NZ 2809265229


Milecastle 3

(Est Pos)

54.9759N 1.5891W

NZ 2639964665


Milecastle 4

(St Johns)

54.9699N 1.6162W

NZ 2466863987


Milecastle 5

(Est Pos)

54.9717N 1.6295W

NZ 2381664183


Milecastle 6

(Est Pos)

54.9756N 1.6534W

NZ 2228464609


Milecastle 2: Estimated position around Fosse Way / Roman Ave:

Milecastle 3: Estimated position around Byker Bridge:

Milecastle 4: Originally at A186 / Grainger St:

Milecastle 5: Estimated position around Westgate Rd / Elswick Rd:

Milecastle 6: Estimated position around West Rd/Hampstead Rd:

Milecastle 5

Lat/Long:  54.9717N 1.6295W

Grid Ref:   NZ 2381664183

Postcode: NE4 5QU

Milecastle 4 - St Johns

Lat/Long:  54.9699N 1.6162W

Grid Ref:   NZ 2466863987

Postcode: NE1 5SG

Milecastle 3

Lat/Long:  54.9759N 1.5891W

Grid Ref:   NZ 2639964665

Postcode: NE6 1JX

Milecastle 2

Lat/Long:  54.9809N 1.5626W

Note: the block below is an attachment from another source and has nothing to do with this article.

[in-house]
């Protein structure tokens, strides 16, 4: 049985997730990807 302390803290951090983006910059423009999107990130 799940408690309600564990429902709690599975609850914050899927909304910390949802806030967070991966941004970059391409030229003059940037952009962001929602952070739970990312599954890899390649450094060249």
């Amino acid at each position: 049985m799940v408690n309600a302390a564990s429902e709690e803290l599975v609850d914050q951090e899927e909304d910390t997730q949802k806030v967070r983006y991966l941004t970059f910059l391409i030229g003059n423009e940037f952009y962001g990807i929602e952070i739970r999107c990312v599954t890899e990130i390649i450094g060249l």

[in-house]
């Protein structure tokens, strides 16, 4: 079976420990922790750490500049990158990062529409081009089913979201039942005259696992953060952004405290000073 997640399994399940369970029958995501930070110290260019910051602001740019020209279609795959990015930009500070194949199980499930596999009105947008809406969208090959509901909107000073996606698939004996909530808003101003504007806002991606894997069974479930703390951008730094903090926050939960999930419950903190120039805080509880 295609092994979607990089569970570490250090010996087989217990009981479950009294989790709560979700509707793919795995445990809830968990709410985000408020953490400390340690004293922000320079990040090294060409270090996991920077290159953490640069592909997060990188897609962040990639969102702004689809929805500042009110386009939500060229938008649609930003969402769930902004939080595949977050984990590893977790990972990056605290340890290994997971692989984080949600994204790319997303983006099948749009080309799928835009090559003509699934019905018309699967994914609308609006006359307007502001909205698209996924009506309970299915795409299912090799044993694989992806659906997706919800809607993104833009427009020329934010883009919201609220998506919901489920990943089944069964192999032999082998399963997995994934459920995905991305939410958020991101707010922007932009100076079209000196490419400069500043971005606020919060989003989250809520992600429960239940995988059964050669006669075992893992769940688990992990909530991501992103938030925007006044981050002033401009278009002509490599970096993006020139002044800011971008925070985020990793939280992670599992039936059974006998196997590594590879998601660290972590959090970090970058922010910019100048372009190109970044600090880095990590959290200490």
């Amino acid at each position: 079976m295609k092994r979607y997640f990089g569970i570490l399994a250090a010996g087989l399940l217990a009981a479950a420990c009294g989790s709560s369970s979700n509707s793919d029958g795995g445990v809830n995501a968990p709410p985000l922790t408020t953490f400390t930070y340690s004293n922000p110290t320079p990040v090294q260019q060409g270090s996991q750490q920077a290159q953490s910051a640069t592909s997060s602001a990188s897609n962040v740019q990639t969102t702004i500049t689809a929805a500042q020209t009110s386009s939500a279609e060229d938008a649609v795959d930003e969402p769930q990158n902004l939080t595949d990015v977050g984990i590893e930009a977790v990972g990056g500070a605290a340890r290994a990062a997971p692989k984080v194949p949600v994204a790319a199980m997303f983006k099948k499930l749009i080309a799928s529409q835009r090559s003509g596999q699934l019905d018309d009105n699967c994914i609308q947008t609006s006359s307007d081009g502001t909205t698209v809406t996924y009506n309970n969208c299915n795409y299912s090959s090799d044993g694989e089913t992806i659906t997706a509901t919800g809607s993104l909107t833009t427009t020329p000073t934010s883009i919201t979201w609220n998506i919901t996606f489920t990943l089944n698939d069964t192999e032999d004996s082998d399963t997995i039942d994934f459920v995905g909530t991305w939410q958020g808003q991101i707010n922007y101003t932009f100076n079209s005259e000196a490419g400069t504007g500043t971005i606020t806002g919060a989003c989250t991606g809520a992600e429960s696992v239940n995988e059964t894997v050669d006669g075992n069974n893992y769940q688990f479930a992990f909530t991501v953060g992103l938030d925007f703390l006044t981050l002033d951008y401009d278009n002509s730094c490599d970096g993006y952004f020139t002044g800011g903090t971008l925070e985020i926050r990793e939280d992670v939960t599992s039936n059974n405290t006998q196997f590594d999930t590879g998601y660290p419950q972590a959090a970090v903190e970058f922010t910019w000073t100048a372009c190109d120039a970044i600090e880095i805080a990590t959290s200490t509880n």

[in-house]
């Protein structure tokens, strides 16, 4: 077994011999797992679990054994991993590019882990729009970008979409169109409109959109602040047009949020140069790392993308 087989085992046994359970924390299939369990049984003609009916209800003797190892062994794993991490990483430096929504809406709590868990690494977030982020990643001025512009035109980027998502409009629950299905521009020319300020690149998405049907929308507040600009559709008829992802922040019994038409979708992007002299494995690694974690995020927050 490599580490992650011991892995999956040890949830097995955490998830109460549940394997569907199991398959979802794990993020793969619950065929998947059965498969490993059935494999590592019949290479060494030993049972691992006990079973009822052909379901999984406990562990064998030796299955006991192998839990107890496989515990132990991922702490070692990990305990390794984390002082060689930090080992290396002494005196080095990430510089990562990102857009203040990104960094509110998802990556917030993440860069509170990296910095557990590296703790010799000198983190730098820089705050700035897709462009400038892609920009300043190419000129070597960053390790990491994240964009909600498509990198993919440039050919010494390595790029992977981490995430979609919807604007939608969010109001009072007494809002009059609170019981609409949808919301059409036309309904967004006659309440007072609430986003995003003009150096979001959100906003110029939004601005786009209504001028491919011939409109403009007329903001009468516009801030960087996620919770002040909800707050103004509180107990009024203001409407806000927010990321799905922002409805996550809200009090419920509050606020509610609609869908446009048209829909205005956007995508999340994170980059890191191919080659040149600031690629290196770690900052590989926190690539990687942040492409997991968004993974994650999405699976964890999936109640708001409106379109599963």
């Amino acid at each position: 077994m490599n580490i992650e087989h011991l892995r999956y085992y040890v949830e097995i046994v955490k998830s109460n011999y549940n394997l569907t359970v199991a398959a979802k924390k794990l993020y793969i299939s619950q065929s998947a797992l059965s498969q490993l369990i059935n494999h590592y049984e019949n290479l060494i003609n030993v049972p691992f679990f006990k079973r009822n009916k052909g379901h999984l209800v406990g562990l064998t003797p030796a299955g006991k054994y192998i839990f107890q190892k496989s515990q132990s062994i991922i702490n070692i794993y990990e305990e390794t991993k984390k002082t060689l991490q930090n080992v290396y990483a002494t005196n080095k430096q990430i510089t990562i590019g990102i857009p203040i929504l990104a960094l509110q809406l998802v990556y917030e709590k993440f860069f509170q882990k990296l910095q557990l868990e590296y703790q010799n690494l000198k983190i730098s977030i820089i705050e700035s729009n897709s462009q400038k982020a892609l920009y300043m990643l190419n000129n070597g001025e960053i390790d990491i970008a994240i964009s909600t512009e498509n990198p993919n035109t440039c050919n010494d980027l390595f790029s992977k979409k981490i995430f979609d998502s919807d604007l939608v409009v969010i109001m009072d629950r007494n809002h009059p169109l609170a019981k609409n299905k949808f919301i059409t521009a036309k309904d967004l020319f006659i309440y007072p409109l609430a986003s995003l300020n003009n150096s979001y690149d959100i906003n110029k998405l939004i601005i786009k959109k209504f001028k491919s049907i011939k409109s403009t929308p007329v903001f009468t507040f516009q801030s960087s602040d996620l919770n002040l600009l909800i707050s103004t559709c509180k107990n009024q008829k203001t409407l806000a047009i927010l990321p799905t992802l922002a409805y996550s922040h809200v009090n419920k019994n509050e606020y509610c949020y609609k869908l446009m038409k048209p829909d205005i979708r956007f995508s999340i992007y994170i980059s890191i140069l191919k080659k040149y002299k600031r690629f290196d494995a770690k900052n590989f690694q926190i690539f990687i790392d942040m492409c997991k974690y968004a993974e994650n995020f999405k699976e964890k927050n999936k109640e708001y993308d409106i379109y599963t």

Grid Ref:   NZ 2809265229

Postcode: NE6 4QR

Milecastle 1

Lat/Long:  54.9869N 1.5365W

Grid Ref:   NZ 2975865910

Postcode: NE28 6BW

Articles > Hadrian’s Wall HADRIAN’S WALL: THE REAL ROUTE Part 6: South Shields to Benwell Hill (including Wallsend and central Newcastle)

Key: BLUE MARKER = Fort Location    RED MARKER = Known Milecastle/Milefort Location    GREEN MARKER = Point of Interest


What Can Be Seen

This article takes you from South Shields through to the third Roman fort on the wall at Benwell Hill. For the most part the National Trail avoids this section as, after the two forts, no wall can be seen and it follows an urban path.


Heading West

The first traces of the Wall outside of Segedunum can be found just moments after leaving the fort. Crossing Buddle St (A187) a small enclosure has a reconstructed segment of the wall (see above). Directly in front are the foundations of the real wall which can be seen diverging from Buddle Street before being buried again under Praetonian Drive and the housing estate that parallels Neptune Road. The closest line you can take to the Wall is along Eastfield Avenue, left onto Stotts Road, left onto Vauxhall Road, left onto Courtfield Road then right onto Fossway A187. No elements of the wall are visible at any stage since it was lost at Segedunum.